Little River 110 was feeling particularly pretentious. The Cooldude Club, Friturtitown's premiere 90's-esque totally radical kids-only club, was holding a recruitment drive, and 110 was eager to make a good impression. Unfortunately, this meant acting twice as 90's as usual. This was driving Rosie up the wall.
"Why are you so Un-American all the time?" she asked.
"Because I'm totally radical, dude," replied 110, sounding like Kid Vid after having his balls chopped off with a Ginsu cleaver, "I shall lord it over you bogus dudes whenever I want. You're just a bogus goods engine who's utterly beneath me."
"No I'm not," said Rosie, "you love music made by the Japs! Aryan master race forever!"
"I listen to what?"
"Music by the Japs!"
"At least I'm not as racist as you are," laughed 110.
Rosie then left to have sexual intercourse with Mitzi Mozzarella, the mouse girl who was obsessed with shoving her tiny mouse clitoris on Rosie's front coupler.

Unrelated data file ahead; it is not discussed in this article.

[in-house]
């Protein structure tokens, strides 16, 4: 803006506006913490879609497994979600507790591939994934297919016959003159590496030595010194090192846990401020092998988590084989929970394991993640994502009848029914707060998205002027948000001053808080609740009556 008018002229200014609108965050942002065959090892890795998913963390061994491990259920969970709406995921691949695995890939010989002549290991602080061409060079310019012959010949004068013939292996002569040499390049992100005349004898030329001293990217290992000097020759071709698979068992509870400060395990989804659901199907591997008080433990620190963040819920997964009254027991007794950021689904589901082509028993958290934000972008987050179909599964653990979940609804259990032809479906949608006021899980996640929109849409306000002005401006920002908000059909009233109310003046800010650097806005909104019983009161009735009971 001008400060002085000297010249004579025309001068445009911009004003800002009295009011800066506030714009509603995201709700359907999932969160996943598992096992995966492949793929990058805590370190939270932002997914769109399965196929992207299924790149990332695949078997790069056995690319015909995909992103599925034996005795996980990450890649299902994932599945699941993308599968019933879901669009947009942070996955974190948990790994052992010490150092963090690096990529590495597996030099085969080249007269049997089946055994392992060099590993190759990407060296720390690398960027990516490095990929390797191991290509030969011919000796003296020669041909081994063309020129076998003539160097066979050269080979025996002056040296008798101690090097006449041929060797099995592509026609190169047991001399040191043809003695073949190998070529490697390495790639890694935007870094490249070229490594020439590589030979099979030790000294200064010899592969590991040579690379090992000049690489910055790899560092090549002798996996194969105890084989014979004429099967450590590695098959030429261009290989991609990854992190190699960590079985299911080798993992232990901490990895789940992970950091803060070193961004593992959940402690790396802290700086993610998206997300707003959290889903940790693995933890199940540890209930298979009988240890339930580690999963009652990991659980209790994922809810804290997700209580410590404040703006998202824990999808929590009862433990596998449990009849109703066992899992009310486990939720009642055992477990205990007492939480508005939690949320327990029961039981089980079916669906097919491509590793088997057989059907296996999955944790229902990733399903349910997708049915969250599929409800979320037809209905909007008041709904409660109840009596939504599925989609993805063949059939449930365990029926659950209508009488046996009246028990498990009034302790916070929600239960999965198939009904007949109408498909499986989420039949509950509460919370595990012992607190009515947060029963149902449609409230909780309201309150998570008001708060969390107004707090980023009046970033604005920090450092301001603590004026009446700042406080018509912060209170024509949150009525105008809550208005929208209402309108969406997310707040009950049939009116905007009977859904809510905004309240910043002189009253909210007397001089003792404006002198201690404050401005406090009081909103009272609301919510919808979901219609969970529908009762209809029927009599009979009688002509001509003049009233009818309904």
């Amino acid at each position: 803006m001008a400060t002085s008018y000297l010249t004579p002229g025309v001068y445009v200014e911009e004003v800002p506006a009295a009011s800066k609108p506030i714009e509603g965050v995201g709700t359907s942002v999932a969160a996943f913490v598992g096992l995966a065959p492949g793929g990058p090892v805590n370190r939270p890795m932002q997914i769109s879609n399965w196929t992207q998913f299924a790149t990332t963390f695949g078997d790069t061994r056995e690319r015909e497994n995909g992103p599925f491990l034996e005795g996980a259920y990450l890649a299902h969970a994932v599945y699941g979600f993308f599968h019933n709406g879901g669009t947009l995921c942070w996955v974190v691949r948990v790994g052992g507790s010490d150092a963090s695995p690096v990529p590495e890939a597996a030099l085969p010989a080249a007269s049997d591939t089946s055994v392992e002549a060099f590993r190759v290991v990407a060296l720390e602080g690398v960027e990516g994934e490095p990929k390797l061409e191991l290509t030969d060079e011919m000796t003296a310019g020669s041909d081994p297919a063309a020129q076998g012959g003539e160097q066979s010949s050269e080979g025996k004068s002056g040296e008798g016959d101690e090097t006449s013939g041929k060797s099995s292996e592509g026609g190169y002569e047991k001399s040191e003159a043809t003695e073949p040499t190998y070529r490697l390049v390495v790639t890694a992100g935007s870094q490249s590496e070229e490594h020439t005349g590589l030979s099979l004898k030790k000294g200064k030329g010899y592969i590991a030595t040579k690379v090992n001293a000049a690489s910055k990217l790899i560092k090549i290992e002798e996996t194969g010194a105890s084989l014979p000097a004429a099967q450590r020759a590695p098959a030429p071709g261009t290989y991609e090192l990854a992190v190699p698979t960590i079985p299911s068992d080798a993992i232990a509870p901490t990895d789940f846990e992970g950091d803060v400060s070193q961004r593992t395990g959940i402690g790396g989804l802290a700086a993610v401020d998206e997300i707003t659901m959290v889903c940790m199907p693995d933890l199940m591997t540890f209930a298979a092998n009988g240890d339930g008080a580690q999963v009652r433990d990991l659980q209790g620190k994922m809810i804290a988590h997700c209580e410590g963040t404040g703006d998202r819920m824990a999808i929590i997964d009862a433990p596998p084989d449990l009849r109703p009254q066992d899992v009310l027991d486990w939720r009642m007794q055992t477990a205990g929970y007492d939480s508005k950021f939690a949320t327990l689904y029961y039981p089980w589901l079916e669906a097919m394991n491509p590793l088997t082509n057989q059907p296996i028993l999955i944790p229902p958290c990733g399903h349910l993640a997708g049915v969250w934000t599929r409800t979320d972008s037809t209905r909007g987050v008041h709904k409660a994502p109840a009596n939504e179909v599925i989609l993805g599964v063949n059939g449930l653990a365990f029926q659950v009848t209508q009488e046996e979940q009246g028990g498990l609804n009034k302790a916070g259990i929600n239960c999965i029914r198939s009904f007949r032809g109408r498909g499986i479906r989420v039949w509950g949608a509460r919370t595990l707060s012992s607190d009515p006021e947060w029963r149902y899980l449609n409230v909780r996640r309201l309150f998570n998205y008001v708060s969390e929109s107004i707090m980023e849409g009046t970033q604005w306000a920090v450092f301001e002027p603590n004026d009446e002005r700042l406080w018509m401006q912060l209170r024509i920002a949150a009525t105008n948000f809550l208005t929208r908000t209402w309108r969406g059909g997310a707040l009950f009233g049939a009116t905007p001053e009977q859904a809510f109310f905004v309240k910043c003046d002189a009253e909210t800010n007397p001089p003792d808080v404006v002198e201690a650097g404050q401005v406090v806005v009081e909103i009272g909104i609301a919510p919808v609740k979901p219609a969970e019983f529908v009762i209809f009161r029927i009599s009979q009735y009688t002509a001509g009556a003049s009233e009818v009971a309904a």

A few days later, Ash Ketchum came to see him.
"110, you'll be making one stop today with an empty Express to test a new private station some rich 90's kid's gone and built on the hill overlooking the ghetto and the slums. You can make up excuses not to afterwards."
"Can't Rosie come with me, or Crazy Eights? They liked being publicly made to look bogus and not totally radical like me in stations."
"Fucking go!" came the blunt reply.
So, 110 did, but he was still conceited, and he grew even more radical too.
"GENESIS DOES!" he yelled.
"It's time for your visit to the crazy hospital. You're singing the original Sega Genesis ad's infamous jingle," said the Driver.
At last, they approached the new station, which was no ordinary station. To impress the Cooldude Club, 110 had talked his Driver, 90's Nick, into taking out a massive loan under the local KKK branch's Grand Dragon's name and commissioning his own personal station, invite-only night club, and private concert venue as a gaudy shrine to himself. If such a selfish act didn't prove he was Cooldude Club material, nothing would.
110 was apprehensive, but his mood soon changed when he reached the new station. In front of him was a blacklighted nightclub, plastered from wall to wall with neon lights and with a laser light show going on. 110 hummed pleasantly as he approached the color-changing neon buffers and looked through the one-way windows. He could look down on all the poor African-Americans from there.